Hit The Water Now For Carolina Bream

Late Spring means bream fishing at its best in South Carolina. (May 2006)

There is something magical about the combination of the full moon in late spring and bream fishing. After years of research, I've concluded that the magic has something to do with catching scads of bull bream in rapid succession on light tackle: the willingness of the fish to continue to bite until you are exhausted from catching them. If that doesn't interest you, read no further. The truth is, there's plenty of "magic" before and after the full moon and some of us are suckers for fishing bream beds.

Bream fishing in South Carolina actually begins to heat up during April in some lakes in the Palmetto State, and stays very good throughout the summer. May, however, is my kickoff time for these feisty flatfish. And the full moon in May seems to produce some of the best bream bed fishing of the year in most lakes in the state.

But not all good bream fishing will focus on the bedding action. A good example of this was a trip last spring with a good fishing buddy, Chuck Porter. Chuck caught limits nearly every time he fished in the upper portion of Lake Marion, especially during the bedding season. However, by the time I was able to get with him, the hard-core bedding action had passed. We tried several of his honeyholes that had produced limits only days earlier, but only scattered fish were available.

Therefore, we resorted to the time-tested method of "hunt-and-peck" bream fishing. It works great on Lake Marion, or any bream lake for that matter. We simply took our bream busters and light tackle spinning rigs and started working the seemingly endless stretch of great-looking water. We worked around cypress trees, logs, stumps, brush pads and weeds. As things worked out, we caught a few fish around all those diverse types of cover. The only thing that was really consistent was that the fish were still shallow. They had simply scattered to random cover along the shoreline.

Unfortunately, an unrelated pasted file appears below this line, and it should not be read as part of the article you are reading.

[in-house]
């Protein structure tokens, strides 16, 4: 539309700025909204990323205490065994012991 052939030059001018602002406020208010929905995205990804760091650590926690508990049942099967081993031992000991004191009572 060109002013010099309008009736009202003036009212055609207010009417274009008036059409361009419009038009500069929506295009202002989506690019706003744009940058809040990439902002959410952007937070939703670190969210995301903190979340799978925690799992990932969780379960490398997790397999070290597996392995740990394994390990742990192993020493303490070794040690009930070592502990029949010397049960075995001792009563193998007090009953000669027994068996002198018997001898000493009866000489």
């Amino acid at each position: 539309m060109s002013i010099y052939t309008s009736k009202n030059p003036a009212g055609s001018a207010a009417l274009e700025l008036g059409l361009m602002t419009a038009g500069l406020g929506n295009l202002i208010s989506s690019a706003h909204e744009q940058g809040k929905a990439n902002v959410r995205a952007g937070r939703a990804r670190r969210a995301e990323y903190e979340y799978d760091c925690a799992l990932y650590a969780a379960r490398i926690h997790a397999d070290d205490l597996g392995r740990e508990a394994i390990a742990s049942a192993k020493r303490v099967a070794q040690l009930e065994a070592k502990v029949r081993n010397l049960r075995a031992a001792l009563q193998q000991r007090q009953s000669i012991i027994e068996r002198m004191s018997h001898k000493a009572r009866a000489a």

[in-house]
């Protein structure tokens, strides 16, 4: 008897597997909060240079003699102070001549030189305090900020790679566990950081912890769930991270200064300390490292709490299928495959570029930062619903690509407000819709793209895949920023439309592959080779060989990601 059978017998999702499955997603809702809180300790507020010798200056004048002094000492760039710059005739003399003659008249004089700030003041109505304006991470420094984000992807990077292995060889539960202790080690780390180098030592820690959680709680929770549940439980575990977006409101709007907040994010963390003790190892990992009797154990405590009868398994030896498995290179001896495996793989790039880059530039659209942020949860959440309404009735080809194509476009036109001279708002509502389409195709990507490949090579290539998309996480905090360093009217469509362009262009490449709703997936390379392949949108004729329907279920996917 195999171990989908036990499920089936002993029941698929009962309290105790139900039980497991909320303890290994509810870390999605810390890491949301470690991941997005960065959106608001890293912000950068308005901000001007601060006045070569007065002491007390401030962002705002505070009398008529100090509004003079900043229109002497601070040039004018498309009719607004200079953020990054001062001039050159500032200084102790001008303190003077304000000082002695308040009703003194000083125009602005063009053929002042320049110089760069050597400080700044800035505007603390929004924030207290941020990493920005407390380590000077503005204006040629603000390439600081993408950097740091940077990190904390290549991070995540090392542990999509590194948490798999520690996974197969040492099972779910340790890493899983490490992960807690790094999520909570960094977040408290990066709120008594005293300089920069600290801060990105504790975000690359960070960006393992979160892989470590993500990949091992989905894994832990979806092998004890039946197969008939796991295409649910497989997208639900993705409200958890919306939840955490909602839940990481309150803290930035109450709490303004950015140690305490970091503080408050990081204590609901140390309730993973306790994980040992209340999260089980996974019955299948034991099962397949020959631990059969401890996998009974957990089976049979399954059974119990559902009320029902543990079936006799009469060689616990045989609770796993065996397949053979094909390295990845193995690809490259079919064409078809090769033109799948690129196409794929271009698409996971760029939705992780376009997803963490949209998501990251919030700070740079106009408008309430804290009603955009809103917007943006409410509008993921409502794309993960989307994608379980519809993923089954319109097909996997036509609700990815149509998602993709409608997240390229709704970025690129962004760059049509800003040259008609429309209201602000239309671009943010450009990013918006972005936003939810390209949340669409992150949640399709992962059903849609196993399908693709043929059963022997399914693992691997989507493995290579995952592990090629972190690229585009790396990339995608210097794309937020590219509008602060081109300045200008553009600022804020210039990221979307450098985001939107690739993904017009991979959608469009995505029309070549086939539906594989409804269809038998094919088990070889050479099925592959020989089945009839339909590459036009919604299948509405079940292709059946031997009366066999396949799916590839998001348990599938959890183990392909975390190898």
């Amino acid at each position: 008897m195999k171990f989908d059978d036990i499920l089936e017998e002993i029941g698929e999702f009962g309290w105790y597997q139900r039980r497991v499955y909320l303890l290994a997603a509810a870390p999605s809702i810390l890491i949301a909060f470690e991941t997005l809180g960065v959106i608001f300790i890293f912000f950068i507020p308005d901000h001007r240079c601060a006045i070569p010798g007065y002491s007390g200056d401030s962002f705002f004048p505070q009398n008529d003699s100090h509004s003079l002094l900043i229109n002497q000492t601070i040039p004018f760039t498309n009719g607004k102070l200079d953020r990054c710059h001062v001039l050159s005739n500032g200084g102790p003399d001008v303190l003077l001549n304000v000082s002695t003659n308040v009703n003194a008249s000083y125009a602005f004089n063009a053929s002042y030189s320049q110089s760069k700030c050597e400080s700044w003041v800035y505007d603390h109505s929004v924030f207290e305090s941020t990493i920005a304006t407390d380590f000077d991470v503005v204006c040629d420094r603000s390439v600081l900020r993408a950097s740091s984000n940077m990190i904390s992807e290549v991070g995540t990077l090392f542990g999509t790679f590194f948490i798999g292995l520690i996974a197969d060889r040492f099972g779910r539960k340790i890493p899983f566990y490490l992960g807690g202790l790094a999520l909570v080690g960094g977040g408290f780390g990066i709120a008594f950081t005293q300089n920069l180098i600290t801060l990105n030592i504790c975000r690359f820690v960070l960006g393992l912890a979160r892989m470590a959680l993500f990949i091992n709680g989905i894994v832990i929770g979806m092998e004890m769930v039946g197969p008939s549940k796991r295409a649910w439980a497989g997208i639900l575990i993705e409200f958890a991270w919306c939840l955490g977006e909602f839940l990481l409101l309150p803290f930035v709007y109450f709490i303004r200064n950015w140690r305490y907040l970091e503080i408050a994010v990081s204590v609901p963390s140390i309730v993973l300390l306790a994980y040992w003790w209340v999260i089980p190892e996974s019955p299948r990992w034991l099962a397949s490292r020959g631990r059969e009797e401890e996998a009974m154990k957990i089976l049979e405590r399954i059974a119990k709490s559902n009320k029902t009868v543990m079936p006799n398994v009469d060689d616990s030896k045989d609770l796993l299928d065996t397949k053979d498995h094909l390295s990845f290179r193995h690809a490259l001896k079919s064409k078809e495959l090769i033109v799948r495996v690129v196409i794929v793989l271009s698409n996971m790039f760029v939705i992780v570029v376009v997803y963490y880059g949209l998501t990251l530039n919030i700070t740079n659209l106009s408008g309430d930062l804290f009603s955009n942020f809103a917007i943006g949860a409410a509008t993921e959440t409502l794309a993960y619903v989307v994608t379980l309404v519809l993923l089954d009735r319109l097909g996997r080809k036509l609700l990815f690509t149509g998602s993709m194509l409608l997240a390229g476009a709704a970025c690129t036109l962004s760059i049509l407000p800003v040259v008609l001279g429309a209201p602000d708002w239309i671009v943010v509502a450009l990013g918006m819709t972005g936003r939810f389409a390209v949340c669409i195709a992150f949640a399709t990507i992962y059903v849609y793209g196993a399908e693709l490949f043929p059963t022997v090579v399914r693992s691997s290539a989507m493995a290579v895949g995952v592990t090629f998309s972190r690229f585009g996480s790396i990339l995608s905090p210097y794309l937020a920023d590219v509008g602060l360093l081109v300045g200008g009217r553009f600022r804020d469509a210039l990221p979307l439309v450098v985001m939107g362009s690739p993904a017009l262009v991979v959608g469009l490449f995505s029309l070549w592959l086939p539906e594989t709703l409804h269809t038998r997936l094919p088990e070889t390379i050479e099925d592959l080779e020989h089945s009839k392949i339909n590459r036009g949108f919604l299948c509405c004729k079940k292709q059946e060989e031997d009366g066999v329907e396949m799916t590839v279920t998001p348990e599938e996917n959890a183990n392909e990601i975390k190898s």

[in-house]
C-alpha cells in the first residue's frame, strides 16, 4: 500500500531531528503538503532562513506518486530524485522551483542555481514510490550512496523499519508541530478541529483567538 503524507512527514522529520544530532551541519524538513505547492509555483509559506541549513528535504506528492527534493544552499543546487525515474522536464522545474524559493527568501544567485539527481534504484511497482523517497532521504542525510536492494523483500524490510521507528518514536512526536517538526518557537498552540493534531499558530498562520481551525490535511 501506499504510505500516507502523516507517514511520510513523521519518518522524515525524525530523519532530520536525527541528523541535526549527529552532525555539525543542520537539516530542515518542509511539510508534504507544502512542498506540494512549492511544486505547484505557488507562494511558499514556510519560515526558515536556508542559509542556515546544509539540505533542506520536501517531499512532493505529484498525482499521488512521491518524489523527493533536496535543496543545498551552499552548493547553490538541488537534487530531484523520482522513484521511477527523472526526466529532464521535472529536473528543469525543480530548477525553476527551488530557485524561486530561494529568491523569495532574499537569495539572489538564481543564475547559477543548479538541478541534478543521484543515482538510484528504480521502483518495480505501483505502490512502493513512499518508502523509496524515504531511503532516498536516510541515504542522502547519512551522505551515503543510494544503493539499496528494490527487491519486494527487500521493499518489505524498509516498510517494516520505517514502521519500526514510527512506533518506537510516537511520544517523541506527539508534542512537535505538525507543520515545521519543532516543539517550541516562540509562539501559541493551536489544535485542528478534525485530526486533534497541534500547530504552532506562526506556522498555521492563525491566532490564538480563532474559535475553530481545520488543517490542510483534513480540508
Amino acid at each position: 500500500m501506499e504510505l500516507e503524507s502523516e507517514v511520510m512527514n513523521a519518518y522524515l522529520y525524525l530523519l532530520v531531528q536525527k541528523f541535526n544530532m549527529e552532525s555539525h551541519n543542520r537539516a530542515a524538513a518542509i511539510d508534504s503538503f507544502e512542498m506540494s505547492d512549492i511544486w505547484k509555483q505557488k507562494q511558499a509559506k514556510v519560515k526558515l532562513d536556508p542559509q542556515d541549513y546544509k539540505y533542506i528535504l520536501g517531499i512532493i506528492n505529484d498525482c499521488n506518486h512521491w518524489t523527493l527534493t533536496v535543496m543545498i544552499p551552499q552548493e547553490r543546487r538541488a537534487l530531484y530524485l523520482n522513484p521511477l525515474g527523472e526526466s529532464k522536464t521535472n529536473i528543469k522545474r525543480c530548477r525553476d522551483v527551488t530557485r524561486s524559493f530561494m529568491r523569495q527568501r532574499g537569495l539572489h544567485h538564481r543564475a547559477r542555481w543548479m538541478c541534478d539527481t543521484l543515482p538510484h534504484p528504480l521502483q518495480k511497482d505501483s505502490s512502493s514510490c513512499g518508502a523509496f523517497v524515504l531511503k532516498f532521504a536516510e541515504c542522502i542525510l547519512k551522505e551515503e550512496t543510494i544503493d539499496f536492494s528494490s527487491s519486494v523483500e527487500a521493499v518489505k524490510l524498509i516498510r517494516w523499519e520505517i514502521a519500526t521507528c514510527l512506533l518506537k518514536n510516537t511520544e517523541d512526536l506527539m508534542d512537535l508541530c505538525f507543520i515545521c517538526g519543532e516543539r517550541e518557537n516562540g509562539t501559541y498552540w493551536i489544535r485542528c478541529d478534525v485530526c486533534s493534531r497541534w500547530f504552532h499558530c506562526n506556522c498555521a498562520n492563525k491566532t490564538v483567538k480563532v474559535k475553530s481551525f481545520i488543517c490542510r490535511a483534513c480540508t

So we hunted them down and pecked away at our limit by taking a couple of fish here, three or four there. Occasionally, we stopped far enough from some good-looking, very shallow spots and cast to them before the boat could spook the fish. That tactic worked out rather well, too.

Lake Marion, during prime bream fishing time, certainly has to rank as one of the premier bream lakes in the state. The average size of the fish is sensational and you do not need sophisticated equipment. In addition, shoreline fishing is excellent, and for that reason at just about every bridge crossing back in the creeks or main body of the lake, people line the shoreline with cane poles and spinning tackle. They also have big buckets to keep all their fish in as well.

But there are other outstanding places for bream fishing, too. In the upstate, Lake Jocassee, with its ultra-clear water, offers great bream fishing this time of the year. Lake Bowen near Spartanburg is excellent, as is Lake Russell on the Savannah River. Lake Edgar Brown is a 100-acre hotspot that's great for boat- and bank-fishing, too. Another hotspot is the Santee River from the Wilson Dam that impounds Lake Marion downstream past Jamestown.

Wrapping up the action would have to be Lake Murray. With the water in Lake Murray back to full pool after the extended drawdown, fisheries biologists think that one of the most positively affected fisheries will be the panfishing species for the next few years.

Back to Lake Marion. This has long been one of my favored haunts for plenty of bream and really whopper-sized bream as well. According to Chuck Porter, the fishing actually perks up in late March and April for shellcrackers. The April, May and June period is outstanding for a wide variety of bream species, most notably the bluegill.